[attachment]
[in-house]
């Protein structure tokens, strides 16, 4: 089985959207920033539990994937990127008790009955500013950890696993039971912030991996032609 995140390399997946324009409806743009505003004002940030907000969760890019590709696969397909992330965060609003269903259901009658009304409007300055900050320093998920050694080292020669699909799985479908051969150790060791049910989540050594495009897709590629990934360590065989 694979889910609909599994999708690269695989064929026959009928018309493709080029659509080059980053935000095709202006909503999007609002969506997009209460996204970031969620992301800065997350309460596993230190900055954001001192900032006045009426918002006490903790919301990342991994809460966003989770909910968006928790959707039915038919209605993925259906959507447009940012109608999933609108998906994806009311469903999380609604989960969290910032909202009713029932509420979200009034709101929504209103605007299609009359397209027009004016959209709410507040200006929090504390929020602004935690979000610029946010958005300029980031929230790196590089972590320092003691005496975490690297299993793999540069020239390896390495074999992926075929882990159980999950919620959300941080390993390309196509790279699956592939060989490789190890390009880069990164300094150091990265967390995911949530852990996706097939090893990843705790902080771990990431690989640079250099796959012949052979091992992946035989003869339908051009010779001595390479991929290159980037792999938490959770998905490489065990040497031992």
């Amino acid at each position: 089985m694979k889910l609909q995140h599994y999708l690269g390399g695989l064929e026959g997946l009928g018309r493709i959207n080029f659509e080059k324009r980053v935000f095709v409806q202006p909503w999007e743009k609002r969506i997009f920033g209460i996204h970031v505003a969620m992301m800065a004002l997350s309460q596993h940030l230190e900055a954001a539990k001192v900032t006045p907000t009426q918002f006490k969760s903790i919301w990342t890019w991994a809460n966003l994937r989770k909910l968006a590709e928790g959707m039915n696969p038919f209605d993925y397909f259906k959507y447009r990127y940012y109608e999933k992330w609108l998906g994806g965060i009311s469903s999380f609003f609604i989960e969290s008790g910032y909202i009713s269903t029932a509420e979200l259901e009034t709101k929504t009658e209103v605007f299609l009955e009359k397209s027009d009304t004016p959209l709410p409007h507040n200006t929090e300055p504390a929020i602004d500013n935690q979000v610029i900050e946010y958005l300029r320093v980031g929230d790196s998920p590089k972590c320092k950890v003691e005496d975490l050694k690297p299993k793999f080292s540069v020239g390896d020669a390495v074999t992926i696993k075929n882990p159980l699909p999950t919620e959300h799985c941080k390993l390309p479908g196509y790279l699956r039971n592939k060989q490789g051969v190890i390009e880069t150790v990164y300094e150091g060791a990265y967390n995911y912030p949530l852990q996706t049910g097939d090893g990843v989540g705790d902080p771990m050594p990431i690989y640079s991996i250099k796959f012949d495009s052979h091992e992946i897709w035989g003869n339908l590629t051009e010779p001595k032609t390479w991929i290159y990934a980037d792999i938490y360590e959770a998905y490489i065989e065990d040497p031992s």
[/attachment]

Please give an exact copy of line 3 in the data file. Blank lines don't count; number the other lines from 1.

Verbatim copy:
């Amino acid at each position: 089985m694979k889910l609909q995140h599994y999708l690269g390399g695989l064929e026959g997946l009928g018309r493709i959207n080029f659509e080059k324009r980053v935000f095709v409806q202006p909503w999007e743009k609002r969506i997009f920033g209460i996204h970031v505003a969620m992301m800065a004002l997350s309460q596993h940030l230190e900055a954001a539990k001192v900032t006045p907000t009426q918002f006490k969760s903790i919301w990342t890019w991994a809460n966003l994937r989770k909910l968006a590709e928790g959707m039915n696969p038919f209605d993925y397909f259906k959507y447009r990127y940012y109608e999933k992330w609108l998906g994806g965060i009311s469903s999380f609003f609604i989960e969290s008790g910032y909202i009713s269903t029932a509420e979200l259901e009034t709101k929504t009658e209103v605007f299609l009955e009359k397209s027009d009304t004016p959209l709410p409007h507040n200006t929090e300055p504390a929020i602004d500013n935690q979000v610029i900050e946010y958005l300029r320093v980031g929230d790196s998920p590089k972590c320092k950890v003691e005496d975490l050694k690297p299993k793999f080292s540069v020239g390896d020669a390495v074999t992926i696993k075929n882990p159980l699909p999950t919620e959300h799985c941080k390993l390309p479908g196509y790279l699956r039971n592939k060989q490789g051969v190890i390009e880069t150790v990164y300094e150091g060791a990265y967390n995911y912030p949530l852990q996706t049910g097939d090893g990843v989540g705790d902080p771990m050594p990431i690989y640079s991996i250099k796959f012949d495009s052979h091992e992946i897709w035989g003869n339908l590629t051009e010779p001595k032609t390479w991929i290159y990934a980037d792999i938490y360590e959770a998905y490489i065989e065990d040497p031992s």